Advertisement

'Vote one last time': How Georgia runoff elections work and why they exist

Georgia’s Senate race is headed to a runoff, a high-stakes showdown election in which there are only two candidates on the ballot.

Democratic incumbent Sen. Raphael Warnock and his Republican challenger, Herschel Walker, whose election rivalry was billed as one of the most consequential races in the country, were in a virtual dead heat with each garnering about 49% of the vote out of the 3.9 million ballots cast, while Libertarian Chase Oliver captured the final 2%. But since no candidate captured more than 50%, according to Georgia law the top two vote getters — Warnock and Walker — will go head-to-head in an election slated for Dec. 6.

“There will be a runoff,” Georgia’s Republican Secretary of State Brad Raffensperger, who won his own midterm reelection bid, flatly said at a press conference Wednesday afternoon at the state’s capitol. “I ask the voters to come out and vote one last time.”

A few dozen people on folding chairs applaud and hold their hands up. One holds a sign that reads: Warnock, U.S. Senate
Supporters of Sen. Raphael Warnock listen as he speaks Monday in Columbus, Ga. (Michael M. Santiago/Getty Images)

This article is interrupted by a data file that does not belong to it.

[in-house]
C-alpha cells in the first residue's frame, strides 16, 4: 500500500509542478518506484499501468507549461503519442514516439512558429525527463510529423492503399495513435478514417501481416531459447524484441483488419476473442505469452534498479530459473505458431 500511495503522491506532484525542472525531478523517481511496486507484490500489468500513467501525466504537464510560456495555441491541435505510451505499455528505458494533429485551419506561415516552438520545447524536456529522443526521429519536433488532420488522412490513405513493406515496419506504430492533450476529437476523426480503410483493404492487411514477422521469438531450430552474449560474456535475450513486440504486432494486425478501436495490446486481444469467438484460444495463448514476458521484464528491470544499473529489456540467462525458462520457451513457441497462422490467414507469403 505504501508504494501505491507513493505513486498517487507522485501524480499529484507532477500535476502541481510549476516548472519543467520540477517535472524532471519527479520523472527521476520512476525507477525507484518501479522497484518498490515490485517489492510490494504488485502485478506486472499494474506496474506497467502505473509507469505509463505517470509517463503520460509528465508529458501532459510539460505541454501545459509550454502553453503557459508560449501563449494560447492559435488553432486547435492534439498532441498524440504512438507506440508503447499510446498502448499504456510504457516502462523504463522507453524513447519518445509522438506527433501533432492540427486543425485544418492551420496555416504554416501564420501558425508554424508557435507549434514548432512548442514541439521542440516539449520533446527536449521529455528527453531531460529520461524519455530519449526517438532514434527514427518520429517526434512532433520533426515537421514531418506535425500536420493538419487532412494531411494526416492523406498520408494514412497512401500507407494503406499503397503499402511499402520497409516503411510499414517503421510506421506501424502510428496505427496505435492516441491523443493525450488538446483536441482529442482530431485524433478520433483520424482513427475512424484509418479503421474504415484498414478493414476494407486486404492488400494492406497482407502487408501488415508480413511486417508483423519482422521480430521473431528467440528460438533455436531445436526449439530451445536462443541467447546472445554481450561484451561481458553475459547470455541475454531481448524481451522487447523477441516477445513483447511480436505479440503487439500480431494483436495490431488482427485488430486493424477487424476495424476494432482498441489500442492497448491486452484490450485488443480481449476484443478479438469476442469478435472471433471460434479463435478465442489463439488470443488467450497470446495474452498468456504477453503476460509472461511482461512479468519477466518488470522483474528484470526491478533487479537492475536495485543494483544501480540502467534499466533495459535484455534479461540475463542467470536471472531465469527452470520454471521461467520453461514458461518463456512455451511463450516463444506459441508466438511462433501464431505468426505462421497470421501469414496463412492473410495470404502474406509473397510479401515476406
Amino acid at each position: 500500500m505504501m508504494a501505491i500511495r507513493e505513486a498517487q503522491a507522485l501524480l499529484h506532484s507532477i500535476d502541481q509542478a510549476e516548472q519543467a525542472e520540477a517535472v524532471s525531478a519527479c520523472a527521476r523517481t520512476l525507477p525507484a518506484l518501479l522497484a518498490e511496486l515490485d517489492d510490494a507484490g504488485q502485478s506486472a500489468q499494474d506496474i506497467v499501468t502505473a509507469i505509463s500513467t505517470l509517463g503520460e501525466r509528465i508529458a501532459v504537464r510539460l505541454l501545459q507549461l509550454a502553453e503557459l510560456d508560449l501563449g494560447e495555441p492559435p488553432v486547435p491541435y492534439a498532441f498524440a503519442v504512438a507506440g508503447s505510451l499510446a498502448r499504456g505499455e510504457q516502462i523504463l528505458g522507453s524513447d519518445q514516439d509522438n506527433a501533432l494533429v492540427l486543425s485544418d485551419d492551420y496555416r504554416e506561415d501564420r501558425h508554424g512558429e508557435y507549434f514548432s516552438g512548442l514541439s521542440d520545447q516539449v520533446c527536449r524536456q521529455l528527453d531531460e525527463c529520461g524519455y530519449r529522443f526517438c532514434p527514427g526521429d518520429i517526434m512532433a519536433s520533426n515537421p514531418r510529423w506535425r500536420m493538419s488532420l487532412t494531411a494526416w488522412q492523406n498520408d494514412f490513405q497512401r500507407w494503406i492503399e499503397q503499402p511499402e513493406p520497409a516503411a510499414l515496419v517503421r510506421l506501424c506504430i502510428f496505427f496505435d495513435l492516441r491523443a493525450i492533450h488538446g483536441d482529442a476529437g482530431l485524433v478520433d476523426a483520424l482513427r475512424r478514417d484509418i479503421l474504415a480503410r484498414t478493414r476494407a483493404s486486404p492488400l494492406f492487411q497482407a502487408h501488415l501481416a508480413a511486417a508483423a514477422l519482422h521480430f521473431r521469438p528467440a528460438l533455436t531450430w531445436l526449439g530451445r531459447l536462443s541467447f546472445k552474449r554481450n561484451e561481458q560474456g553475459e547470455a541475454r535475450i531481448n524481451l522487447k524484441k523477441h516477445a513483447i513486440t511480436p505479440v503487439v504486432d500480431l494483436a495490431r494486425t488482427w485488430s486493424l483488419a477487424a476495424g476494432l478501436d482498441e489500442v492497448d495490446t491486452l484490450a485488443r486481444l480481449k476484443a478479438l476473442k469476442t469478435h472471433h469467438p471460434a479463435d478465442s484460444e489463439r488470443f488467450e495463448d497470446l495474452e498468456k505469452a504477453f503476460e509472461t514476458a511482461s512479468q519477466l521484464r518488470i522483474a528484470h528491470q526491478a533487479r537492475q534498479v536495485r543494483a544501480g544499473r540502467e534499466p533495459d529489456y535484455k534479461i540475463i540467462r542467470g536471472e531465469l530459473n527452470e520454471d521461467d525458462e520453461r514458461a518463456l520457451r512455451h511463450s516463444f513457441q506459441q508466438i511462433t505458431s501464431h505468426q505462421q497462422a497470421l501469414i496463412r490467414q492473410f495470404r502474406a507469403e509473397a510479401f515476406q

Because control of the upper chamber of Congress may hinge on who wins this Senate race, many Georgia residents are already bracing to once again become the epicenter of the political universe.

In most states, election winners are determined by plurality, or whichever candidate captures the most votes. But 10 states, most in the South, including Alabama, Arkansas, Mississippi, Oklahoma and Texas, have some form of a runoff election in their primary races, with varying thresholds. Georgia is the only state that has runoffs for general elections.

In fact, this is the third time in the modern era that partial control in Washington may fall to Georgia.

In January 2021, two Senate candidates, Warnock and Jon Ossoff, beat their Republican opponents in a pair of Georgia runoffs that gave Democrats a razor-thin majority in the Senate, and therefore control of Congress. And in 2008, Republican Sen. Saxby Chambliss beat his Democratic opponent to deny Democrats a 60-seat supermajority in the Senate under newly elected President Barack Obama.

A half dozen people are visible behind a rope holding signs and handheld Puerto Rican flags. One sign reads Herschel for Senate. Another reads Eviction notice, R. Warnock, Nov. 8, 2022.
Supporters listen to Herschel Walker at a campaign stop in Macon, Ga., on Oct. 20. (Jessica McGowan/Getty Images)

This runoff election, however, will be different from the last two, as the time has been shortened from nine weeks to four with the passing of the wide-ranging and controversial S.B. 202 election law. And millions of dollars, in a Senate race that already set a spending record, are expected to be spent further on more television ads and statewide canvassing in the coming weeks.

“Georgia knows how to win a runoff: robust organizing and field operations in every single region of the state,” Hillary Holley, the executive director of Care in Action, a progressive grassroots organization, said in a statement provided to Yahoo News.